Tales from the Trail

Washington Extra – Lying game

Allies lie.

Those words of wisdom came from outgoing Defense Secretary Robert Gates at a congressional hearing. “I would say based on 27 years in CIA and 4 1/2 years in this job — most governments lie to each other. That’s the way business gets done,” Gates said.

“And sometimes they send people to spy on us and they’re our close allies,” he said.

Gates was responding to questions about how the United States can trust and support governments like Pakistan and Afghanistan where the relationship is laced with duplicity.

At the White House, spokesman Jay Carney was asked whether Pakistan was an ally. His response: “Pakistan is a partner of the United States.” Is that different from ally? “I think there are diplomatic nuances between these words.”

Sounds like a demotion from friend to business associate.

Here are our top stories from Washington…

Debt talks test Biden political skills

Joe Biden’s legendary charm might not work this time. The clock is ticking in talks between the vice president and six members of Congress to prevent a U.S. debt crisis, with the threat of world financial chaos looming if they cannot make a deal this summer. Progress has been slow as Biden leads negotiations on how Congress can allow the Treasury Department to borrow more than its current limit of $14.3 trillion.

Washington Extra – One more for the road

Jon Huntsman is in. Well, technically, the Republican announced that he will announce that he is in next Tuesday.

“I intend to announce that I will be a candidate for the presidency a week from today,” the former U.S. ambassador to China said at a Thomson Reuters event in New York.

He advocated “getting our own house in order” to improve ties with China. “As we have a very weak economic core, we are less able to project the goodness and the power and the might of the United States,” Huntsman said.

Washington Extra – Seven up

Ready… Set… Go… And they’re off to the races for 2012. The Republicans went north. The Democrat went south.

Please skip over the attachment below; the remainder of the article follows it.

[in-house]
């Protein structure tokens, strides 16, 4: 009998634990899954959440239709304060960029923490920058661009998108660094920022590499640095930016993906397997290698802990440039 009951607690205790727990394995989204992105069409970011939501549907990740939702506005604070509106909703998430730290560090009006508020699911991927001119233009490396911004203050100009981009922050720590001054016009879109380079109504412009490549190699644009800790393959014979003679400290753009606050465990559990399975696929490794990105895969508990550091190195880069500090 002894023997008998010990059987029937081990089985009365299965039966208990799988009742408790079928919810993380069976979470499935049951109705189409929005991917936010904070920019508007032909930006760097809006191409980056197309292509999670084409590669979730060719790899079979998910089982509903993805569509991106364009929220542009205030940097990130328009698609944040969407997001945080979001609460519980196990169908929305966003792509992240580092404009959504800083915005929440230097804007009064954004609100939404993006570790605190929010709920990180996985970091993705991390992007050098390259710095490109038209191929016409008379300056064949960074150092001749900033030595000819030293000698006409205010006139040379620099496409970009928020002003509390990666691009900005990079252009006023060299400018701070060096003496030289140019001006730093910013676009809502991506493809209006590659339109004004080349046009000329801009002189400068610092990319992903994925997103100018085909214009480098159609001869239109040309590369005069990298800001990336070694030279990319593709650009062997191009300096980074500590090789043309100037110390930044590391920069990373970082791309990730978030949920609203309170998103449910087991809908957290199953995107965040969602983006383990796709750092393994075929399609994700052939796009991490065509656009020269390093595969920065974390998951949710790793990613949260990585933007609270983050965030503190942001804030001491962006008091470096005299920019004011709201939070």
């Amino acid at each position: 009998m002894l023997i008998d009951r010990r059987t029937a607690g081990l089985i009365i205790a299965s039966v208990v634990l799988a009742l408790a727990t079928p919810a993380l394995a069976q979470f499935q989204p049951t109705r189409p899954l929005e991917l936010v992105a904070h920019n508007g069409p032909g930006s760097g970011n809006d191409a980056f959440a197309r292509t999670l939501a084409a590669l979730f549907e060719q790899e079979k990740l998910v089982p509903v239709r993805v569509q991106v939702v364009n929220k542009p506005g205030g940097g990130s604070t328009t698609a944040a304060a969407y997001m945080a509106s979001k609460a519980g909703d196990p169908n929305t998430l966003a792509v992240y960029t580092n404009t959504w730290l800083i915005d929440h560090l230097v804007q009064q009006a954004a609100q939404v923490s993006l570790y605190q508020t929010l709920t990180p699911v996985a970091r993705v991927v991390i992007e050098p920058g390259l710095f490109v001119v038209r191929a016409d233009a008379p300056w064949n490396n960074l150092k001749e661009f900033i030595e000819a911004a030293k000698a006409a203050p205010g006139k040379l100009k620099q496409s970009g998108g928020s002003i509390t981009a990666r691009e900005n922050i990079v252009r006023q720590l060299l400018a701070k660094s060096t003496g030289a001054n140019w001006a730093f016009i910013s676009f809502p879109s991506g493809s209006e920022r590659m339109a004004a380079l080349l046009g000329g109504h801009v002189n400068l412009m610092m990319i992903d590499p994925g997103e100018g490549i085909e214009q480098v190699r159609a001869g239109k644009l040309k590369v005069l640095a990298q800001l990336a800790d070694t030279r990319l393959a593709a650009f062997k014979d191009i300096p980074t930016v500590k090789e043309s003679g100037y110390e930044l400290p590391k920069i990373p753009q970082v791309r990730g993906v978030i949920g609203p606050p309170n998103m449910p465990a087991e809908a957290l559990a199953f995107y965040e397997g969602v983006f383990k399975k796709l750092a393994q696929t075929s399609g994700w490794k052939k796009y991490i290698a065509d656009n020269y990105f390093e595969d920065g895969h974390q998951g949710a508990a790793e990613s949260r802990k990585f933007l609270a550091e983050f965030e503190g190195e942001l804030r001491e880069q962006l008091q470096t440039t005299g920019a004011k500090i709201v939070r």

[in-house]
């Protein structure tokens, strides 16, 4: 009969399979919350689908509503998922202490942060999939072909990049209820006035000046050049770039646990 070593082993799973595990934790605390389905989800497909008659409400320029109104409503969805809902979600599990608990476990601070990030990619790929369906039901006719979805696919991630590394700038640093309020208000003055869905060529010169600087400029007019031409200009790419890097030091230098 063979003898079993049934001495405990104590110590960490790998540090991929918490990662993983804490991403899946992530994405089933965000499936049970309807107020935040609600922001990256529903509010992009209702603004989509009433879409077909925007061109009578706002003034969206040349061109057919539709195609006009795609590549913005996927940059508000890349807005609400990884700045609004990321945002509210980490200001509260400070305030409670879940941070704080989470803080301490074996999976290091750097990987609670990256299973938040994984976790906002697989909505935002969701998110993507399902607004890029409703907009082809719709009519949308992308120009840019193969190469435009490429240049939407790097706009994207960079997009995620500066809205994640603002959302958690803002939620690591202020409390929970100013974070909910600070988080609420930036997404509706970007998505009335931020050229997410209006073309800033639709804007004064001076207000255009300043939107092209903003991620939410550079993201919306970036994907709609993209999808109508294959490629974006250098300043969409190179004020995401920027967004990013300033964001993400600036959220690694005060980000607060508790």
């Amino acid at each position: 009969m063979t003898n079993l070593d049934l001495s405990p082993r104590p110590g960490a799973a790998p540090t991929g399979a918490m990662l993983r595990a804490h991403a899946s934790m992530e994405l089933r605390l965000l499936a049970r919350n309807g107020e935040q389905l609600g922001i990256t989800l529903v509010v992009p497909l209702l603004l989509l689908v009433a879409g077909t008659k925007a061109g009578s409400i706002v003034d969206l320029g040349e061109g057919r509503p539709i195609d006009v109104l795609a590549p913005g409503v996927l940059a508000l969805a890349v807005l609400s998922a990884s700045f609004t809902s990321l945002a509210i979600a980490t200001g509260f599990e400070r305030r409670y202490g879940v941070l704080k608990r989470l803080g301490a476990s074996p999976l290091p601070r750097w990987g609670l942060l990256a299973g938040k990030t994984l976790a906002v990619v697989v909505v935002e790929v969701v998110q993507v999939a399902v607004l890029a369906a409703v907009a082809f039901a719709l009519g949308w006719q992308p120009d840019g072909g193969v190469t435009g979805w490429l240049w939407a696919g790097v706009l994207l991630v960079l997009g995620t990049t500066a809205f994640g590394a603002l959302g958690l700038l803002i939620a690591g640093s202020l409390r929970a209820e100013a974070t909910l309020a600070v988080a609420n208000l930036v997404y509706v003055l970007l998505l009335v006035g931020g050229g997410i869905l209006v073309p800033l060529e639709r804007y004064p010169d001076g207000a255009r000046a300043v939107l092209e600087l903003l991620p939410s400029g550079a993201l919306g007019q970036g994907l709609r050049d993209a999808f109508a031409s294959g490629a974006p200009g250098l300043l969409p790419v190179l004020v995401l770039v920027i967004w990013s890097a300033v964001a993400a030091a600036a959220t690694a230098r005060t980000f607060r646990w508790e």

Seven Republicans go head-to-head in New Hampshire tonight in the first major debate in the battle for their party’s presidential nomination.

The One they hope to unseat next year, President Barack Obama, sought a head start by talking jobs (he said the word 21 times) in the battleground state of North Carolina, before attending three back-to-back Miami fundraisers in fickle Florida.

Washington Extra – Waiting for Hugo

Grab a chair, some drinks and snacks and get ready for the show.

The United States slapped sanctions on Venezuela’s state oil giant PVDSA for trading with Iran, a move that could worsen Washington’s already sour relations with Caracas. Now we’re waiting for President Hugo Chavez to respond.

Expect a lot of noise, in typical Chavez fashion. In the warm-up act, one ally called the sanctions “ridiculous” and accused the United States of wanting to “once again…turn into the global policeman.”

Chavez himself might make some threats against his biggest foe, including an old one about cutting off oil supplies to the United States. He’s done it before — in 2004, 2006, 2008 and 2010, and maybe more times than we can count.

Washington Extra – T-Paw power

Right off the starting line, Republican Tim Pawlenty is fashioning himself as the Chevy of presidential candidates. “We will not be the money champion in the race to start with. My friend, Mitt Romney, will be the front-runner in that regard,” he told NBC’s Today show. His nomination bid, he added, “may not be the BMW or the Mercedes campaign.”